By Shaista Gohir (Co-Chair of MWNUK)


Today is international day of women and girls in science. The purpose of this day is to motivate more women and girls to take up STEM (science, technology, engineering and maths) subjects so they are equally represented in STEM occupations. Why is it important? If less girls choose stem subjects at school, a very low percentage of women will then end up STEM careers, meaning that women are missing out on higher paid jobs.  Some analysis has been conducted on why less girls choose these subjects at school, ranging from biological explanations to social constructs. If we want to close the gender gap in in STEM occupations, we need to create the pipeline now. To do that girls need to be exposed to the range of careers that can be taken up after studying STEM, including potential earnings with comparisons with other professions.  They also need to be informed about role models, both past and present. Women in science is not something new even for Muslim women but their stories are often not told. Here are a couple Muslim women science geniuses that you may not know about but it’s important they are not forgotten because they show Muslim girls can end up being leaders in their field.

 

Maryam Mirzakhani

Professor of Mathematics

(1977- 2017: Iran / US)


 

When Maryam Mirzakhani was awarded the prestigious International Mathematical Union’s Fields medal in 2014, she became the first woman and Muslim to receive the prize in its then 80-year history. The award is only given every four years and is also known as the ‘Nobel Prize of mathematics.’ She was given the award for her work on the symmetry of curved surfaces. Maryam was born and brought up in Iran, graduated from Tehran's Sharif University of Technology and then went on to earn a doctorate at Harvard University in 2004. When Maryam won the medal, she was only 37 years old and was also a professor at Stanford University. Sadly, Maryam died of breast cancer three years later in 2017. Despite being ground-breaking and reaching the pinnacle in her field, most of the Muslim world seem to be unaware of her work. However, when her death was covered in Iran, some newspapers broke with convention and showed images of Maryam without her hair covered (by the hijab), signifying how highly they regarded her achievements.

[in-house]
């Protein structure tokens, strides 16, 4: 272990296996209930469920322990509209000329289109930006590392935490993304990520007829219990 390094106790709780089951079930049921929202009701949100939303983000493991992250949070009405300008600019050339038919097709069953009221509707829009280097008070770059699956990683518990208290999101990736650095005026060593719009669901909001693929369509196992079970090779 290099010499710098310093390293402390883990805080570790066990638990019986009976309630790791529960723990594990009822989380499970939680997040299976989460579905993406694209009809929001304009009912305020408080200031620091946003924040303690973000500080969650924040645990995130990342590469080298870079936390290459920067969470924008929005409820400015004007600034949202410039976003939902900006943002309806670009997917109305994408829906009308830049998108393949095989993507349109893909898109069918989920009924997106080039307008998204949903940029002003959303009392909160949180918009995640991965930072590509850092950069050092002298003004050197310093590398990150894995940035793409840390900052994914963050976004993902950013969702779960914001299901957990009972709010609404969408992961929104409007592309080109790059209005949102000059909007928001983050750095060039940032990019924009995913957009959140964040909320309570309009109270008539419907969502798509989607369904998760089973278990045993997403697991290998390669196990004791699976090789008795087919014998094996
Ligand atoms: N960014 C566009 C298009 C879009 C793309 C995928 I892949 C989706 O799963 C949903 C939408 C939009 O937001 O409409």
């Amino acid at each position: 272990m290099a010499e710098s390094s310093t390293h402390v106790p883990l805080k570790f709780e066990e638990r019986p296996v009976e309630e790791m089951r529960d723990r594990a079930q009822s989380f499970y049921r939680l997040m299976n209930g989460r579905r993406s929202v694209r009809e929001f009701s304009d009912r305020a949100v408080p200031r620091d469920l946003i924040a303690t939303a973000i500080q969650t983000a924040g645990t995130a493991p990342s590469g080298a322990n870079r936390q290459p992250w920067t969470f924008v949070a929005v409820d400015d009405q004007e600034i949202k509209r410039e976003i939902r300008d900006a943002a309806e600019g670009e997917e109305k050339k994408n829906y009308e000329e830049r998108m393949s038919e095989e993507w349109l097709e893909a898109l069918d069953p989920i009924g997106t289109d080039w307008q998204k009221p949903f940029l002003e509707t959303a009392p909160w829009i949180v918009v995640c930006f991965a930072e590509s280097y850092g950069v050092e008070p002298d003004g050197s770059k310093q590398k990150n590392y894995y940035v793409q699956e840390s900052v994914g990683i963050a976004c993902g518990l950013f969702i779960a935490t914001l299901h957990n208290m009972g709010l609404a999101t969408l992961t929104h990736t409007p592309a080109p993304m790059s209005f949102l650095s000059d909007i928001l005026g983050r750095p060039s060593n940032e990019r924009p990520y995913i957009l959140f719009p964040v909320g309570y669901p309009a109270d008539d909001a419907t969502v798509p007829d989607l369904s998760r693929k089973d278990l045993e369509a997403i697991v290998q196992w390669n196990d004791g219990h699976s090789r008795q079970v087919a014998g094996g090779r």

Sameera Moussa

Nuclear Physicist

(1917-1952: Egypt)



Sameera Moussa was an influential figure in the history of nuclear science and physics. She dedicated her research to trying to make nuclear treatment for cancer as ‘cheap as buying an aspirin,’ so it was available to all.  Sameera’s contribution to physics were significant. She came up with the historic equation that would break the atoms of cheap metals such as copper, a discovery that would help in making the medical applications of nuclear technology, such as X-rays, cheaper.

 

Sameera’s work was recognised as she was awarded the prestigious and competitive Fulbright scholarship, which provided her with the opportunity to travel to the United States and study in California. She was also surprisingly given permission to visit top secret US atomic facilities, becoming the first non-US person to ever do so at that time.  Sameera turned down offers of an American citizenship and to live in the US and planned to return to Egypt. However, before she could do that, Sameera died in a car accident; her car plummeted from a height. Although no one knows exactly what happened at the time, some people suspected it may have been an assassination to prevent Egypt from acquiring knowledge of nuclear technology.

#International day of women and girls in science #Muslim women in science #Muslim girls in STEM #Muslim women careers #Muslim women empowerment
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